The Board also considers requests for exemption from real and personal property taxes submitted by not-for-profit organizations based upon the ownership and use of the property.

Missouri Revised Statutes Chapter 64 County Planning–Zoning–Recreation–Natural Streams and Waterways Section 64.610

August 28, 2013

Powers of board of adjustment–hearing on regulations on setback lines (second and third class counties). 64.610.

The county commission shall provide for a board of adjustment with powers to modify or vary the regulations, in specific cases, in order that unwarranted hardships, which constitute an unreasonable deprivation of use as distinguished from the mere grant of a privilege, may be avoided, the intended purpose of the regulations being strictly observed and the public welfare and public safety protected. If there is a county board of zoning adjustment as provided in section 64.660, such board shall be appointed to serve as the board of adjustment for the building or setback line regulations. If there be no county board of zoning adjustment, the personnel, length of terms, method of appointment and organization of the board of adjustment for the building or setback line regulations shall be the same as provided in section 64.660 for the board of zoning adjustment. Regulations authorized under section 64.600 shall not be adopted, changed or amended until a public hearing has been held thereon by the county planning commission, public notice of which shall be given in the same manner as provided for the hearing in section 64.550.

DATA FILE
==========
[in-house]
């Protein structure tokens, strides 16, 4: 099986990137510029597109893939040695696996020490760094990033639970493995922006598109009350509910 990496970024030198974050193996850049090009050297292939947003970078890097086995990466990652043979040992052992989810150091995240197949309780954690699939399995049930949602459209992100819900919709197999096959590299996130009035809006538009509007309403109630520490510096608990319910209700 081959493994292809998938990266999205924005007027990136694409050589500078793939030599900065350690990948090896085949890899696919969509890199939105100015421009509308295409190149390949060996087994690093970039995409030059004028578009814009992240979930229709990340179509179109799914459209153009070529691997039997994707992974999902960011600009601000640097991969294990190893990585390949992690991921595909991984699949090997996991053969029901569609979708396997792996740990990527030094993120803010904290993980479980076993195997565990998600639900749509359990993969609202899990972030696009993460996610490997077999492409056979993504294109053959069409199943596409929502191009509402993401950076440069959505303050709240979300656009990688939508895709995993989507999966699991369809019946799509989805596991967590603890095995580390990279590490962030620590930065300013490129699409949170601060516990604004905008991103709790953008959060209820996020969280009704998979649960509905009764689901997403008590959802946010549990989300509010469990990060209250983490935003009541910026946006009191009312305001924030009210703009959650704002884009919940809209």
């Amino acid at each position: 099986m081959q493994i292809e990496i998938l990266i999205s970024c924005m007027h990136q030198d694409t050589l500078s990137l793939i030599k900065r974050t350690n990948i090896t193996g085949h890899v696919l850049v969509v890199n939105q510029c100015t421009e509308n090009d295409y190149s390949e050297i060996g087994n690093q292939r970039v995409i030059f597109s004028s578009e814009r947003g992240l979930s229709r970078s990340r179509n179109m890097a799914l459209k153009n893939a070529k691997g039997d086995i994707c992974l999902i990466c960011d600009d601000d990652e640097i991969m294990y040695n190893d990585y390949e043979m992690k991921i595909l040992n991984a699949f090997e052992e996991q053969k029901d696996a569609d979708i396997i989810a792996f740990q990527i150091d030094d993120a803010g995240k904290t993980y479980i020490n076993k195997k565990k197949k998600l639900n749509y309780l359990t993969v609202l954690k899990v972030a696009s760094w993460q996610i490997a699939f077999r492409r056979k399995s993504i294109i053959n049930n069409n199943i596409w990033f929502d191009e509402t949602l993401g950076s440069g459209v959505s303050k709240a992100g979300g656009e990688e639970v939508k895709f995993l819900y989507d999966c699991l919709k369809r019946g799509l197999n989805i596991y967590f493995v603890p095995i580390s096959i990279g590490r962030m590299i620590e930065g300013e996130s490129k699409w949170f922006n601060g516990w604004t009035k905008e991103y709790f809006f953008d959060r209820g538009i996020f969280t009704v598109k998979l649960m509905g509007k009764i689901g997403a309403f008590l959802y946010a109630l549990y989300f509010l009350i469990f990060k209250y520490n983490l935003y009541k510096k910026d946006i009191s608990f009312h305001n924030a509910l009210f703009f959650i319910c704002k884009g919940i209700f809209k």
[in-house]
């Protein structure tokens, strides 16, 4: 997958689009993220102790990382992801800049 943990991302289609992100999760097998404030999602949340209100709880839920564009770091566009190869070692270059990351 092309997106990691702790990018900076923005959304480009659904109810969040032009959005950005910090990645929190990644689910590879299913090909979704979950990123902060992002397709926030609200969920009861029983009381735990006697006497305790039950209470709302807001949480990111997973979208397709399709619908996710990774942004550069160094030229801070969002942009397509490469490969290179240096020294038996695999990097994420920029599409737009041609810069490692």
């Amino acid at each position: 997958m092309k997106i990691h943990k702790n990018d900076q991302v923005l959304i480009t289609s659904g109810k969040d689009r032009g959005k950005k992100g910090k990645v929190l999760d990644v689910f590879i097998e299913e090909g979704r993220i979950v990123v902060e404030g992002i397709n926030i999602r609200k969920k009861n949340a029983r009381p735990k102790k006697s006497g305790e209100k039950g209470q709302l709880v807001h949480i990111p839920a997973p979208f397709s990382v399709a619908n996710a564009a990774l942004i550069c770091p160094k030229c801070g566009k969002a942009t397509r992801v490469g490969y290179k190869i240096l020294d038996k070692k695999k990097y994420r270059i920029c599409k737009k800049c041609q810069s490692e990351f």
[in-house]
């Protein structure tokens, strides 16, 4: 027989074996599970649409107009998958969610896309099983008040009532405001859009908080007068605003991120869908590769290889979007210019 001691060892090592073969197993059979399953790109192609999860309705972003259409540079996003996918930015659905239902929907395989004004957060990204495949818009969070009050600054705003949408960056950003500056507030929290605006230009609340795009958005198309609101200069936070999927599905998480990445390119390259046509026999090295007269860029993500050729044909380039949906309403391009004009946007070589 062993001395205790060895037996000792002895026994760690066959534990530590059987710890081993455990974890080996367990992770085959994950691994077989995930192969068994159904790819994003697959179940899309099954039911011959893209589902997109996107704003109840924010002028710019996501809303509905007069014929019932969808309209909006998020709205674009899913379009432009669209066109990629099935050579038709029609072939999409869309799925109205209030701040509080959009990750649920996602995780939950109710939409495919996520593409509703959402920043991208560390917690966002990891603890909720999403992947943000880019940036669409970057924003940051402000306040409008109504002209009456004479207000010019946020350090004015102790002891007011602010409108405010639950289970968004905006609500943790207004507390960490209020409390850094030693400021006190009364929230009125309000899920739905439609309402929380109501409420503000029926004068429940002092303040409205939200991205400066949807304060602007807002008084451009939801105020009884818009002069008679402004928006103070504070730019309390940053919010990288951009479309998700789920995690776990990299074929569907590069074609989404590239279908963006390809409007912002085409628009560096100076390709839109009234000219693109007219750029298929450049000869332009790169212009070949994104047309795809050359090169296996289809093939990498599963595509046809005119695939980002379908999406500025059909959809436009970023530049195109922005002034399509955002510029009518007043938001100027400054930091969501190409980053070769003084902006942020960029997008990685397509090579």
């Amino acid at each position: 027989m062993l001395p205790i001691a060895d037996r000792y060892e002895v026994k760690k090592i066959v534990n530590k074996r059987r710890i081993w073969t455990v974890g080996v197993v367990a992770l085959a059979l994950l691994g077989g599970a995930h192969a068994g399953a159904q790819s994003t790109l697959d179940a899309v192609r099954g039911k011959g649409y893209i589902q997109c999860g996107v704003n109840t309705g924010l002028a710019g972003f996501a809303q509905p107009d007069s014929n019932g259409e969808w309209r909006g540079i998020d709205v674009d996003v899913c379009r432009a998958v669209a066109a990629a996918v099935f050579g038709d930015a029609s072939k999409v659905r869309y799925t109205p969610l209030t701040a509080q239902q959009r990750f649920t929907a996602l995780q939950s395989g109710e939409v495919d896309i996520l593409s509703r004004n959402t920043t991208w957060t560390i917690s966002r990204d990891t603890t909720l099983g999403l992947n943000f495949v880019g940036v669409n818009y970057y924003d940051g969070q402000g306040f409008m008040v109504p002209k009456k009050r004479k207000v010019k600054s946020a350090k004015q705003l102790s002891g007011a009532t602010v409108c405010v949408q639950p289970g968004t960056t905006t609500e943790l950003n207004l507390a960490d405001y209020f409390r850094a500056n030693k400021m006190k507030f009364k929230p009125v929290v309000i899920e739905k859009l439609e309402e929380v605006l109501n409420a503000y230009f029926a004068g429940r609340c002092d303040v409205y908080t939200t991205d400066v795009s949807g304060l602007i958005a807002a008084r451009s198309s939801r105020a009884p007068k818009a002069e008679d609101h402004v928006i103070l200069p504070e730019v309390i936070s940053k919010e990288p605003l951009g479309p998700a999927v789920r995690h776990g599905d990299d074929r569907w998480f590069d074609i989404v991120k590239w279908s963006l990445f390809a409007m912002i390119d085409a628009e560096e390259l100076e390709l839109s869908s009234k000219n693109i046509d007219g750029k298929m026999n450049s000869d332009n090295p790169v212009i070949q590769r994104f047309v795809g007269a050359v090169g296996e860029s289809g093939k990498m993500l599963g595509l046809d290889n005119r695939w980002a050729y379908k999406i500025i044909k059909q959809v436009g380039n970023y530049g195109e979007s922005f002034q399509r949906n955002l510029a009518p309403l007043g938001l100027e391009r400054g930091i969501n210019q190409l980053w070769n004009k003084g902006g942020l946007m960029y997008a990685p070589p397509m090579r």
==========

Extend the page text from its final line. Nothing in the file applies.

(L. 1951 p. 406 § 8)

Missouri Revised Statutes Chapter 64 County Planning–Zoning–Recreation–Natural Streams and Waterways Section 64.600

August 28, 2013

Setback lines on major highways (second and third class counties). 64.600.

After any plan for major highways, or portion thereof, has been prepared by the county planning commission, filed and certified as provided in section 64.550, the county commission shall be authorized and empowered to establish, regulate and limit building or setback lines on such major highways outside the corporate limits of municipalities and to prohibit any new building being located within such building or setback lines, and to amend such regulations from time to time. All orders of the county commission relating to such building or setback lines shall be entered of record and certified copies thereof shall be filed with the county planning commission, and in the office of the recorder of deeds.

(L. 1951 p. 406 § 7)

Missouri Revised Statutes Chapter 64 County Planning–Zoning–Recreation–Natural Streams and Waterways Section 64.660

August 28, 2013

County board of zoning adjustment–members–organization–appeals to, procedure–powers of board (second and third class counties). 64.660.